School of Business adds concentrations in entrepreneurship, cyber security

NSU Business

 

Two new concentrations in Northwestern State University’s School of Business have been approved by the university’s Curriculum Review Committee, according to chairperson Lillie Frazier Bell.

A concentration in entrepreneurship will be available as part of the bachelor’s in business administration along with a cyber security concentration under the bachelor’s in computer information systems this fall.

“We are so excited about this new initiative for our School of Business as it addresses student and external demands to have this concentration offered,” Dr. Carmella Parker, coordinator of special projects and outreach and assistant professor. “The entrepreneurship concentration is designed to help students become aware of and knowledgeable about entrepreneurial opportunities here in Louisiana. Currently, there is a need for our region to develop businesses as the area looks to expand economic development and opportunities for our students.”

Parker said the courses within the concentration are a step towards developing a synergy between NSU and the economic region that could support the creation of new enterprises and enhance existing companies which may have positive impacts on our regional business community.

Courses include small business entrepreneurship, principles of investments, financial statement analysis, purchasing and supply chain management, management of electronic business, consumer behavior, and interactive marketing. These classes provide in-depth analysis of what an entrepreneur may need to be successful in starting a business. This concentration is in addition to existing concentrations in management, marketing, finance, international business and business analytics.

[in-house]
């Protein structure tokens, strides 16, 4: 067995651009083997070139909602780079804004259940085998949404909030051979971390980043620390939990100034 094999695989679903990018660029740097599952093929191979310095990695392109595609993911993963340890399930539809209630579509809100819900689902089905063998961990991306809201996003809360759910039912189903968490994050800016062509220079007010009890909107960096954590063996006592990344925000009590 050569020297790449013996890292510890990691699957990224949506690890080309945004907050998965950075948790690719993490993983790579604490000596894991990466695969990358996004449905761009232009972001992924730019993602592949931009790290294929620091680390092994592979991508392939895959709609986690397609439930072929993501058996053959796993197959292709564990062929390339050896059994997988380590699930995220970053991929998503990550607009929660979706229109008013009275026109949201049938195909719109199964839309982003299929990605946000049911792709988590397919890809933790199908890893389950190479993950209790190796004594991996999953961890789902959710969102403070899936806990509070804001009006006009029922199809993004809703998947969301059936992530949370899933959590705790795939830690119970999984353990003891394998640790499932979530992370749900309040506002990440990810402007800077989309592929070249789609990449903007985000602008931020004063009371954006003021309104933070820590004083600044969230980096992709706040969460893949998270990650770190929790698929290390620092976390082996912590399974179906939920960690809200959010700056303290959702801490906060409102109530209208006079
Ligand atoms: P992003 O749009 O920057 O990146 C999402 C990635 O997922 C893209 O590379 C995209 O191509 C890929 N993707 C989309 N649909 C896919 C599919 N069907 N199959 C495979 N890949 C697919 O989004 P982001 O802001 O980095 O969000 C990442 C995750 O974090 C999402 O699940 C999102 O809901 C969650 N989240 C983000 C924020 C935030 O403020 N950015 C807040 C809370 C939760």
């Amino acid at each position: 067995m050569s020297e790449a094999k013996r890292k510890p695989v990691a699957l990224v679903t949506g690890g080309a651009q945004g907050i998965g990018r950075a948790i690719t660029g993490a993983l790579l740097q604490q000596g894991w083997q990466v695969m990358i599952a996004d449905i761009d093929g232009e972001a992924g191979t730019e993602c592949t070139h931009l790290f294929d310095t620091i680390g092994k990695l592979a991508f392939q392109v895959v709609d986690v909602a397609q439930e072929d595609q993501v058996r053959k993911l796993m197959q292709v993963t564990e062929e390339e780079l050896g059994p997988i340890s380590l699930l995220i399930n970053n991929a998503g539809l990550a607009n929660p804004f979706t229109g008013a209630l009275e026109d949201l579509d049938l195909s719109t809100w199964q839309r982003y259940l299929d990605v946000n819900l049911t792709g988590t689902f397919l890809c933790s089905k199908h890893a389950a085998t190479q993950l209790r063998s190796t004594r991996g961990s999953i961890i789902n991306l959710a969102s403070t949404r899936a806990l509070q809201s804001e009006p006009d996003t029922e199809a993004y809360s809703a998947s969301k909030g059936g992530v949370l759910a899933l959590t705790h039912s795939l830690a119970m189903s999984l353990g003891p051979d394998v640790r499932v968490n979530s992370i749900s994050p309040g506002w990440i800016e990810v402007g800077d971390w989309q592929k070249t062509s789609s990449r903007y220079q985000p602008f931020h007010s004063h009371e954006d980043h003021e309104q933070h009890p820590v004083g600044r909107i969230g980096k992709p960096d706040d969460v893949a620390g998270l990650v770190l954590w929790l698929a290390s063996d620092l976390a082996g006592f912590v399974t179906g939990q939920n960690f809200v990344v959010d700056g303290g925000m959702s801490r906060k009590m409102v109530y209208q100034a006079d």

The cyber security concentration will go along with existing concentrations in application development, networking & systems management, web development and core programming.

Students pursuing the cyber security concentration will still complete all general education, business, and CIS classes common to all concentrations. However, they will also take eight specific classes designed to enhance their skills in the cyber security area, according to coordinator of computer information systems Curtis Penrod.

“At the NSU School of Business, our faculty try to ensure we are staying connected to industry needs,” said Penrod. “This concentration is another example of where we are attempting to teach our students the skills they need to be successful in the workplace of tomorrow. As many people know, security in information technology has been a key issue in recent years. We want our students to graduate and utilize their skills to help organizations protect their information systems.”

Those eight classes in the concentration are essentials of network design & hardware, telecommunications & networks, certified ethical hacking, introduction to servers, enterprise operating systems, secure programming principles, introduction to information security, and cyber forensics. When taking these classes, students will earn certifications that prove their expertise in this area.

Penrod said students graduating with a bachelor’s in CIS with a concentration in cyber security will earn the CompTIA A+, CompTIA Net+, CompTIA Server+, and CompTIA Security+. Graduates will be prepared to pursue occupations such as information security analyst. According to the Bureau of Labor Statistics, this occupation is forecasted to grow 28% between 2016 and 2026 with almost 30,000 jobs being added nationally in the coming years.

For more information on programs in the School of Business, go to business.nsula.edu.

One thought on “School of Business adds concentrations in entrepreneurship, cyber security

  1. The College of Business at NSU is one of the best in the state. They used to have a small business center too, but it no longer exists. Guess budget cuts got it. Too bad. I went to the center when they had it a few years ago and they were very helpful in me starting my business. That was 2012.

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